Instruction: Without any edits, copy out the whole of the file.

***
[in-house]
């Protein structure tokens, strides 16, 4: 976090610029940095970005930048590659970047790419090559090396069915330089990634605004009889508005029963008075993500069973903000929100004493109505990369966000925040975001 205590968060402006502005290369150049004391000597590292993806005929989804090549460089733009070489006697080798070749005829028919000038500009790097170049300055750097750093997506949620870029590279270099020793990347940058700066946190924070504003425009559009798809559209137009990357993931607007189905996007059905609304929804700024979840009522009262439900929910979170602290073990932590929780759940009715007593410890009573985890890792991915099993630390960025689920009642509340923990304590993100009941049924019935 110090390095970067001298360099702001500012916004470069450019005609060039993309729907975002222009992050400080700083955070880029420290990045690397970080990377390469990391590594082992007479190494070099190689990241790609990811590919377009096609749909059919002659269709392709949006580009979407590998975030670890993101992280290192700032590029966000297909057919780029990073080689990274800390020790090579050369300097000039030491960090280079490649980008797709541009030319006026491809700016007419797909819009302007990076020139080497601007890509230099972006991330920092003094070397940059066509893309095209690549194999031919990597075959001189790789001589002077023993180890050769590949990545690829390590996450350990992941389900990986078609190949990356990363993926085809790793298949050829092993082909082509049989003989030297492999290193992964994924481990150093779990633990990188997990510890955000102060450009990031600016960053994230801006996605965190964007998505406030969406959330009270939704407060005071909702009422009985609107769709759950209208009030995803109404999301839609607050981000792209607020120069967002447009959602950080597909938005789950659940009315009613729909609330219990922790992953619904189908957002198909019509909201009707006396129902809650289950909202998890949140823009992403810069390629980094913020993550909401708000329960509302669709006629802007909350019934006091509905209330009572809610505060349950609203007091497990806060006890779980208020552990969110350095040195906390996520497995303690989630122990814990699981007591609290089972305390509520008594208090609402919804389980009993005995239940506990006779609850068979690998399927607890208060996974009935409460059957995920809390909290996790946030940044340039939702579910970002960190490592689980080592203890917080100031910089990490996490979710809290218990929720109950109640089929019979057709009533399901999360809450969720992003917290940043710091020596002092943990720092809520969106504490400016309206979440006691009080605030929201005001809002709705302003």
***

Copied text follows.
[in-house]
């Protein structure tokens, strides 16, 4: 976090610029940095970005930048590659970047790419090559090396069915330089990634605004009889508005029963008075993500069973903000929100004493109505990369966000925040975001 205590968060402006502005290369150049004391000597590292993806005929989804090549460089733009070489006697080798070749005829028919000038500009790097170049300055750097750093997506949620870029590279270099020793990347940058700066946190924070504003425009559009798809559209137009990357993931607007189905996007059905609304929804700024979840009522009262439900929910979170602290073990932590929780759940009715007593410890009573985890890792991915099993630390960025689920009642509340923990304590993100009941049924019935 110090390095970067001298360099702001500012916004470069450019005609060039993309729907975002222009992050400080700083955070880029420290990045690397970080990377390469990391590594082992007479190494070099190689990241790609990811590919377009096609749909059919002659269709392709949006580009979407590998975030670890993101992280290192700032590029966000297909057919780029990073080689990274800390020790090579050369300097000039030491960090280079490649980008797709541009030319006026491809700016007419797909819009302007990076020139080497601007890509230099972006991330920092003094070397940059066509893309095209690549194999031919990597075959001189790789001589002077023993180890050769590949990545690829390590996450350990992941389900990986078609190949990356990363993926085809790793298949050829092993082909082509049989003989030297492999290193992964994924481990150093779990633990990188997990510890955000102060450009990031600016960053994230801006996605965190964007998505406030969406959330009270939704407060005071909702009422009985609107769709759950209208009030995803109404999301839609607050981000792209607020120069967002447009959602950080597909938005789950659940009315009613729909609330219990922790992953619904189908957002198909019509909201009707006396129902809650289950909202998890949140823009992403810069390629980094913020993550909401708000329960509302669709006629802007909350019934006091509905209330009572809610505060349950609203007091497990806060006890779980208020552990969110350095040195906390996520497995303690989630122990814990699981007591609290089972305390509520008594208090609402919804389980009993005995239940506990006779609850068979690998399927607890208060996974009935409460059957995920809390909290996790946030940044340039939702579910970002960190490592689980080592203890917080100031910089990490996490979710809290218990929720109950109640089929019979057709009533399901999360809450969720992003917290940043710091020596002092943990720092809520969106504490400016309206979440006691009080605030929201005001809002709705302003």